Lithium bis(trimethylsilyl)amide

From Wikipedia, the free encyclopedia
Jump to: navigation, search
Lithium bis(trimethylsilyl)amide
Li-HMDS.svg
Monomer (does not exist)
LiNtms2Trimer.png
Cyclic trimer
Identifiers
CAS number 4039-32-1 YesY
PubChem 2733832
ChemSpider 21170111 N
Jmol-3D images Image 1
Properties
Molecular formula C6H18LiNSi2
Molar mass 167.326 g/mol
Appearance White solid
Density 0.86 g/cm3 at 25 °C
Melting point 71-72 °C
Boiling point 80 - 84 °C (0.001 mm Hg)
Solubility in water decomposes
Solubility Most aprotic solvents
THF, hexane, toluene
Acidity (pKa) 36
Hazards
Main hazards flammable, corrosive
Related compounds
Related compounds Sodium bis(trimethylsilyl)amide
Potassium bis(trimethylsilyl)amide
Except where noted otherwise, data are given for materials in their standard state (at 25 °C (77 °F), 100 kPa)
 N (verify) (what is: YesY/N?)
Infobox references

Lithium bis(trimethylsilyl)amide is a lithiated organosilicon compound with the formula LiN(SiMe3)2. It is commonly abbreviated as LiHMDS (Lithium HexaMethylDiSilazane - a reference to its starting material HMDS) and is primarily used as a strong non-nucleophilic base and as a ligand. Like many lithium reagents it has a tendency to aggregate and will form a cyclic trimer in the absence of coordinating species.

Preparation[edit]

LiHMDS is commercially available, but it can also be prepared by the deprotonation of bis(trimethylsilyl)amine with n-butyllithium.[1] This reaction can be performed in situ.[2]

HN(SiMe3)2 + C4H9Li → LiN(SiMe3)2 + C4H10

Once formed, the compound can be purified by sublimation or distillation.

Reactions and applications[edit]

As a base[edit]

In organic chemistry, LiHMDS is often used as a strong non-nucleophilic base. It has a similar pKa (~26)[3] to that of LDA (~36) but it is more sterically hindered and hence less nucleophilic. It can be used to form compounds such as lithium acetylide,[4] or lithium enolates.[2]

LiHMDS EnolateFormation.png

As such it finds use in a range of coupling reactions; particularly carbon-carbon bond forming reactions such as the Fráter–Seebach alkylation and mixed Claisen condensations.

As a ligand[edit]

LiHMDS can react with a wide range of metal halides, via a salt metathesis reaction, to give metal bis(trimethylsilyl)amides.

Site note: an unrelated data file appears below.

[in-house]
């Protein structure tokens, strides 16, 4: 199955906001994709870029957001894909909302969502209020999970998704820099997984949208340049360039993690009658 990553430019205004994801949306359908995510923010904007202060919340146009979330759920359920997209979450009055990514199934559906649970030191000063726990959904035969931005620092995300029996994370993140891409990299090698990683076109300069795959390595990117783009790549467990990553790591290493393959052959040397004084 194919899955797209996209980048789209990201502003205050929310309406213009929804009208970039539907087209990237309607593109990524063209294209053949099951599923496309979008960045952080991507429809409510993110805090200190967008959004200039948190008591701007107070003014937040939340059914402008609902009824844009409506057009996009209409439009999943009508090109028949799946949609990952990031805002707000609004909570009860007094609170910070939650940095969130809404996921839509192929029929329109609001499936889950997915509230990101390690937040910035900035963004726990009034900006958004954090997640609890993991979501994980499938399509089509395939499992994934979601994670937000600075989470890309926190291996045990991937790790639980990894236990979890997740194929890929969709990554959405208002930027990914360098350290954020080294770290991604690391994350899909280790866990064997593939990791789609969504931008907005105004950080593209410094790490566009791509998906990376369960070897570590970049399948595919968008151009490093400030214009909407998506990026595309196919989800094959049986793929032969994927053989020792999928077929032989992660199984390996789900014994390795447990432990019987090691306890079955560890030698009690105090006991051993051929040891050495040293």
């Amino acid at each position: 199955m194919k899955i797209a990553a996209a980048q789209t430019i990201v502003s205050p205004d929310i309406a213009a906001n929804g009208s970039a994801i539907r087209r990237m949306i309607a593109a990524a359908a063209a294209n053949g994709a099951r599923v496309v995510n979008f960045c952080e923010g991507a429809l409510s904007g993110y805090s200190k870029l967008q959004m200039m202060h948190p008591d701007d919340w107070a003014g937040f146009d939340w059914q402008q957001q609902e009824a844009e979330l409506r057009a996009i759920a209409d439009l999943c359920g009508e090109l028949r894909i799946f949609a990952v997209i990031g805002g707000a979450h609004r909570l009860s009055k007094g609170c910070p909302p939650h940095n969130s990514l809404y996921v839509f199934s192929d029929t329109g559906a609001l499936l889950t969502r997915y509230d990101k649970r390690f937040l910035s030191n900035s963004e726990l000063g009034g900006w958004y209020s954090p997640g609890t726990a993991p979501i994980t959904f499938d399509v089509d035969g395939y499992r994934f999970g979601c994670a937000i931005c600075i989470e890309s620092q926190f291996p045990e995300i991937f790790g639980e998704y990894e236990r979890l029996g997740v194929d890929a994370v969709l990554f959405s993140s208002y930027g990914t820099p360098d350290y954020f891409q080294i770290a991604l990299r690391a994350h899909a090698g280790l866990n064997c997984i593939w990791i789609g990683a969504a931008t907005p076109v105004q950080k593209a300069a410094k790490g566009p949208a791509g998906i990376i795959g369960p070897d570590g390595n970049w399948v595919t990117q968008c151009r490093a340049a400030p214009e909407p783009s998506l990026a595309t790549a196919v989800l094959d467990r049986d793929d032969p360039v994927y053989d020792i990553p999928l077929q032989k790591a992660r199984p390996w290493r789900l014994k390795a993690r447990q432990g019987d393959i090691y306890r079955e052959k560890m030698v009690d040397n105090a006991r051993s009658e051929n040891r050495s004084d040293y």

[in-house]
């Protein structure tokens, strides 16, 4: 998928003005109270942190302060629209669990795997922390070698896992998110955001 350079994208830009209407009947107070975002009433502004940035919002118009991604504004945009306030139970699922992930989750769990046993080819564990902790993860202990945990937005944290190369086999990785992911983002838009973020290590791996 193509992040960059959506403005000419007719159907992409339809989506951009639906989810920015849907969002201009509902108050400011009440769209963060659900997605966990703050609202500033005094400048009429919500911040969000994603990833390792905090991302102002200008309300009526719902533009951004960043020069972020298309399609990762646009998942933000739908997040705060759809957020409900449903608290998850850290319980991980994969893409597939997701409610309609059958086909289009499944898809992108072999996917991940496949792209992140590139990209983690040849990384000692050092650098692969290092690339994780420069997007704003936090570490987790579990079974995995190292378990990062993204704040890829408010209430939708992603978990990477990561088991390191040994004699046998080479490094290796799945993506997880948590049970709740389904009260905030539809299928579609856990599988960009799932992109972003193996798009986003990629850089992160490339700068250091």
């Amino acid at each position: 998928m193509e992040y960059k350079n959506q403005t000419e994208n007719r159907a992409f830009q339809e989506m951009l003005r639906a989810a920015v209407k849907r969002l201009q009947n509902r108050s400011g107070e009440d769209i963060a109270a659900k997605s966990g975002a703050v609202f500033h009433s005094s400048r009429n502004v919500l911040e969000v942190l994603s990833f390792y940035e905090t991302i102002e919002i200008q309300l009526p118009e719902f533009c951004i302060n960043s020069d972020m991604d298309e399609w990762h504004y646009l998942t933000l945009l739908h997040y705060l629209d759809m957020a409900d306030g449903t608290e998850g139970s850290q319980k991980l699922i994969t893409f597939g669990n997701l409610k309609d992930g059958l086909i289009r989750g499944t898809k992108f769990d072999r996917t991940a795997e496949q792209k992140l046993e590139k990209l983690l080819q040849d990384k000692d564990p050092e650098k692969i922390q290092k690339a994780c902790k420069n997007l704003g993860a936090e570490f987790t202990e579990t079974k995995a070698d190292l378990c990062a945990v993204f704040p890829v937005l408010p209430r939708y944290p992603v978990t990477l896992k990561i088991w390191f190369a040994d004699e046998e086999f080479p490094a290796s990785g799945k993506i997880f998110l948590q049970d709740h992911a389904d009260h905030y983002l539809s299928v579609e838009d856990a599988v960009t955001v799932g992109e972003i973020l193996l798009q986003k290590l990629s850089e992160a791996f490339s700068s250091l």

MXx + x Li(hmds) → M(hmds)x + x LiX
(X = Cl, Br, I and sometimes F)

Metal bis(trimethylsilyl)amide complexes are lipophilic due to the ligand and hence are soluble in a range of nonpolar organic solvents, this often makes them more reactive than the corresponding metal halides, which can be difficult to solubilise. The steric bulk of the ligands causes their complexes to be discrete and monomeric; further increasing their reactivity. Having a built-in base, these compounds conveniently react with protic ligand precursors to give other metal complexes and hence are important precursors to more complex coordination compounds.[5]

Niche uses[edit]

LiHMDS is volatile and has been discussed for use for atomic layer deposition of lithium compounds.

Structure[edit]

Like many organolithium reagents, lithium bis(trimethylsilyl)amide can form aggregates in solution. The extent of aggregation depends on the solvent. In coordinating solvents such as ethers[6] and amines[7] the so-called monomer and dimer are prevalent. In the monomeric and dimeric state, one or two solvent molecules bind to lithium centers. In noncoordinating solvents, such as aromatics or pentane, the complex oligomers predominate, including the trimer.[7] In the solid state lithium bis(trimethylsilyl)amide is trimeric.[8]

LiHMDS aggregation.png
LiHMDS-tmeda complex.png
LiHMDS adduct with TMEDA.
Li2(Sitms2)2(THF)2.png
THF solvated dimer: (LiHMDS)2•THF2
The real "Li N(Sitms2 )2".png
Trimer, solvent free: (LiHMDS)3

See also[edit]

References[edit]

  1. ^ Amonoo-Neizer, E. H.; Shaw, R. A.; Skovlin, D. O.; Smith, B. C. (1966). "Lithium Bis(Trimethylsilyl)Amide and Tris(Trimethylsilyl)Amine". Inorg. Synth. Inorganic Syntheses 8: 19–22. doi:10.1002/9780470132395.ch6. ISBN 978-0-470-13239-5. 
  2. ^ a b Danheiser, R. L.; Miller, R. F.; Brisbois, R. G. (1990), Detrifluoroacetylative Diazo Group Transfer: (E)-1-Diazo-4-phenyl-3-buten-2-one, Org. Synth. 73: 134 ; Coll. Vol. 9: 197 
  3. ^ J. Org. Chem. 1985, 50, 3232-3234
  4. ^ Reich, Melanie (Aug 24, 2001). "Addition of a lithium acetylide to an aldehyde; 1-(2-pentyn-4-ol)-cyclopent-2-en-1-ol". ChemSpider Synthetic Pages. p. 137. Retrieved 5 September 2010. 
  5. ^ Michael Lappert, Andrey Protchenko, Philip Power, Alexandra Seeber (2009). Metal Amide Chemistry. Weinheim: Wiley-VCH. doi:10.1002/9780470740385. ISBN 0-470-72184-7. 
  6. ^ Lucht, Brett L.; Collum, David B. (1995). "Ethereal Solvation of Lithium Hexamethyldisilazide: Unexpected Relationships of Solvation Number, Solvation Energy, and Aggregation State". Journal of the American Chemical Society 117 (39): 9863–9874. doi:10.1021/ja00144a012. 
  7. ^ a b Lucht, Brett L.; Collum, David B. (1996). "Lithium Ion Solvation: Amine and Unsaturated Hydrocarbon Solvates of Lithium Hexamethyldisilazide (LiHMDS)". Journal of the American Chemical Society 118 (9): 2217–2225. doi:10.1021/ja953029p. 
  8. ^ Rogers, Robin D.; Atwood, Jerry L.; Grüning, Rainer (1978). "The crystal structure of N-lithiohexamethyldisilazane, [LiN(SiMe3)2]3". J. Organomet. Chem. 157 (2): 229–237. doi:10.1016/S0022-328X(00)92291-5.